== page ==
I doubt the two standards will merge. MirrorLink is exclusively aimed at IVI systems in cars, and the closely curated standard is intended to vet applications to assure safe operation in a vehicle. Miracast is similar in that it mirrors a smartphone’s screen, but there are no limitations on moving between screens, so Miracast is clearly the superset standard to a broader market.

Ironically, as the Car Connectivity Consortium looks to release MirrorLink Version 2.0, they’re examining Miracast as a way to provide an “alternative video link” for streaming H.264 1080p@30 FPS into the car cabin.

Why? For passenger entertainment. Think about minivans (shudder) and Suburbans loaded with kids.

Tizen OS for Smartphones – Intel’s Biggest Bet Yet

Tizen HTML5 from Intel and Linux Foundation to be used by Samsung handsets in 2013 mobile.

Figure 1: Intel and the Linux Foundation collaborated on Tizen, an open source HTML5-based platform for smartphones, IVI, and other embedded devices.

[Update on 27 February 2013: At the recent 2013 Mobile World Congress in Barcelona, Samsung demoed a development handset running Tizen. CNET editor Luke Westaway posted a video review of the device which showed snappy performance, Android-like features, but felt that the early version was "a bit rough around the edges". Still, to see Tizen running on actual consumer hardware gives it cred.  A larger review by CNET's Roger Cheng can be found here: http://cnet.co/15R8xs3 ]

[8 Jan 2013 Update: Added "Disclosure" below and fixed some typos.]

Disclosure: As of 8 Jan 2013, I became a paid blogger for Intel’s ‘Roving Reporter’ embedded Intelligent Systems Alliance (edc.intel.com). But my opinion here is my own, and I call it like I see it.

Samsung hedges Apple, Google bets with Intel’s HTML5-based Tizen

Just when you thought the smartphone OS market was down to a choice between iOS and Android, Intel-backed Tizen jumps into the fray (Figure 1).  Tizen is Intel’s next kick at the can for mobile, and it’s joining several OS wannabes:  Microsoft Windows Phone 8, RIM Blackberry’s whatever-they’re-going-to-announce on 31 January 2013, and eventually Ubuntu phone platform.

Figure 2: On 3 January 2013 Ubuntu announced a plan to offer a smartphone OS. Key feature: use the phone as a computing platform and even drive a desktop monitor.

Samsung  Prepares to “Date” Other Partners

Samsung Electronics announced on 3 January that it will start selling smartphones sometime this year using Tizen as the OS platform. Samsung’s spokesperson didn’t elaborate on timing or models, but said in an emailed statement ”We plan to release new, competitive Tizen devices…and keep expanding the lineup.”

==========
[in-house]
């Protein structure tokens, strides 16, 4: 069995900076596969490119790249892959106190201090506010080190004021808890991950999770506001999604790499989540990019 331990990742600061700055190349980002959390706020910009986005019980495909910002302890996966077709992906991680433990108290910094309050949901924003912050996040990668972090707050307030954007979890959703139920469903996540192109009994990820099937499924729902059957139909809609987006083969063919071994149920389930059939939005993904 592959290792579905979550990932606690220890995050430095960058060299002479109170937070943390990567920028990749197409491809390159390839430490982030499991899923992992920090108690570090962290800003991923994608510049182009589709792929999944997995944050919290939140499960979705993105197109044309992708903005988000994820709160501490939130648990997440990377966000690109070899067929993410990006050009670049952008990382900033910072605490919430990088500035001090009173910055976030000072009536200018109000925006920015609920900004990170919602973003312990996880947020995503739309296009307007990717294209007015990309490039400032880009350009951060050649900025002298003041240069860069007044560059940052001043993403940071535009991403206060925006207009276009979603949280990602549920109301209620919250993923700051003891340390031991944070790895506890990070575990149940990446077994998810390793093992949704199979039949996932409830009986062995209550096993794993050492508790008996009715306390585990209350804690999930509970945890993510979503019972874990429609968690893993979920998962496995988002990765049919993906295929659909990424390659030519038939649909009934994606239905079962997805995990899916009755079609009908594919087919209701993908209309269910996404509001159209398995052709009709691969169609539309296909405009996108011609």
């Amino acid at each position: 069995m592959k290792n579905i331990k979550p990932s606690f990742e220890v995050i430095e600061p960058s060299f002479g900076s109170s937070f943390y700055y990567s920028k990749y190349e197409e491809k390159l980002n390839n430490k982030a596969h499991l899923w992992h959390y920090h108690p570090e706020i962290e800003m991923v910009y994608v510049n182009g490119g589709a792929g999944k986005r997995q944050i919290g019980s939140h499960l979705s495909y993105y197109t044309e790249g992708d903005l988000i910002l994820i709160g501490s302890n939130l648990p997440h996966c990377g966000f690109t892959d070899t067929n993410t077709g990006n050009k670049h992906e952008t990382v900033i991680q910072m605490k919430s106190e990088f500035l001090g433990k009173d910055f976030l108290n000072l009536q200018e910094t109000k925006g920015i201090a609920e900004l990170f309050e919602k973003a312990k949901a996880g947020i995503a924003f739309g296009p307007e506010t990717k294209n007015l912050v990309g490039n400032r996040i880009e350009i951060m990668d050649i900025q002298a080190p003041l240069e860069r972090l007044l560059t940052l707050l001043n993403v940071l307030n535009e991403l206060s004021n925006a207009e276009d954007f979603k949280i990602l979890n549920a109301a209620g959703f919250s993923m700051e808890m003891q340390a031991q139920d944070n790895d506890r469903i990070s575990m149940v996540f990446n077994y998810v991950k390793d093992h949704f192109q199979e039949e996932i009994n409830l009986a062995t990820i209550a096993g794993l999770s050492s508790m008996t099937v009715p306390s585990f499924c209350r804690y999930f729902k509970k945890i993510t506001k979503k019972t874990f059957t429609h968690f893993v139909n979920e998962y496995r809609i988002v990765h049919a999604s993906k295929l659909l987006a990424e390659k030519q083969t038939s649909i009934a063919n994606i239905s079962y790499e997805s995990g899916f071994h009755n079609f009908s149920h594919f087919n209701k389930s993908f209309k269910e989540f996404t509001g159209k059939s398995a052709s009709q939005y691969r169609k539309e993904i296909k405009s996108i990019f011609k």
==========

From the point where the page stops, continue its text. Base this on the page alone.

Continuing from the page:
Tizen is the third incarnation of Intel’s attempts at building an embedded ecosystem which included MeeGo and Moblin. Tizen, in collaboration with The Linux Foundation, was announced mid-2011 and has been quietly gestating in the background and is now on Release 2.0. One of the largest supporters of Tizen is Samsung, so the recent announcement is no surprise.

Samsung no doubt seeks a back-up plan as Google’s Android OS has flown past Apple’s iOS as the predominant operating system for mobile devices  plus tablets (75%; Figure 3).

Figure 3: Android is now the predominant smartphone OS in 2012, according to IDC. (Source: IDC; http://www.idc.com/getdoc.jsp?containerId=prUS23818212 ).

As Samsung is now the world’s largest smartphone supplier (Figure 4), the company might be following a play from Apple in seeking to control more of its own destiny through Tizen.

Figure 4: IC Insights – and most other analyst firms – rank Samsung as the world’s largest smartphone supplier. This data is from 28 November 2012.(Source: IC Insights; http://www.icinsights.com/news/bulletins/Samsung-And-Apple-Set-To-Dominate-2012-Smartphone-Market/)

And with Samsung and Apple’s patent dispute nastiness, along with rumblings over whether Samsung may or may not continue to supply processors for iPhones, Tizen represents one more way for Samsung to control their own destiny separate from Google and Apple.

Intel’s Mobile Imperative Needs HTML5

Intel, on the other hand, desperately needs more wins in the mobile space.  Last year I blogged how the company gained some traction by announcing several Atom (Medfield) SoC-based handset wins,  but the company has gone on record stating their real goal is to be inside mobile devices from Apple, Samsung or both. In fact, it’s a bet-the-farm play for Intel and it most likely pushed Intel CEO Paul Otellini into his future retirement plans.

The general embedded market is closely following what happens in mobile, adopting low-power ARM SoCs and Atom CPUs, using wireless Wi-Fi and NFC radios for M2M nodes, and deploying Android for both headed and headless systems such as POS and digital signage. If Tizen moves the needle in smartphones for Samsung, chances are it’ll be used by other players. With HTML5, it will be straightforward to port applications and data across hardware platforms – a goal that Intel’s EVP Renee James  touted at 2012′s Intel Developers Forum (Figure 5).

Figure 5: Intel’s Renee James is betting on HTML5 in Tizen to kickstart transparent computing. (Image taken by author at IDF 2012.)

 

Tizen is based upon HTML5 with plans to achieve the old Java “write once, run anywhere” promise.   For Intel, the Tizen SDK and API means that applications written for the most popular mobile processors – such as Qualcomm’s Snapdragon or nVidia’s Tegra 3 – could easily run on Intel processors. In fact, at IDF Intel posited a demo of a user’s application running first on a home PC, then a smart phone, then a connected in-vehicle infotainment (IVI) system, and then finally on an office platform. Intel’s Renee James explained that it matters not what underlying hardware runs the application – HTML5 allows seamless migration across any and all devices.

Tizen Stakes for Intel and Samsung

This pretty much sums up the Tizen vision, both for Intel and for Samsung. Tizen means freedom, as it abstracts the hardware from any application.

If successful, Tizen opens up processor sockets to Intel as mobile vendors swap CPUs. Tizen also allows Samsung to choose any processor, while relying on open source and open standards-based code supported by The Linux Foundation.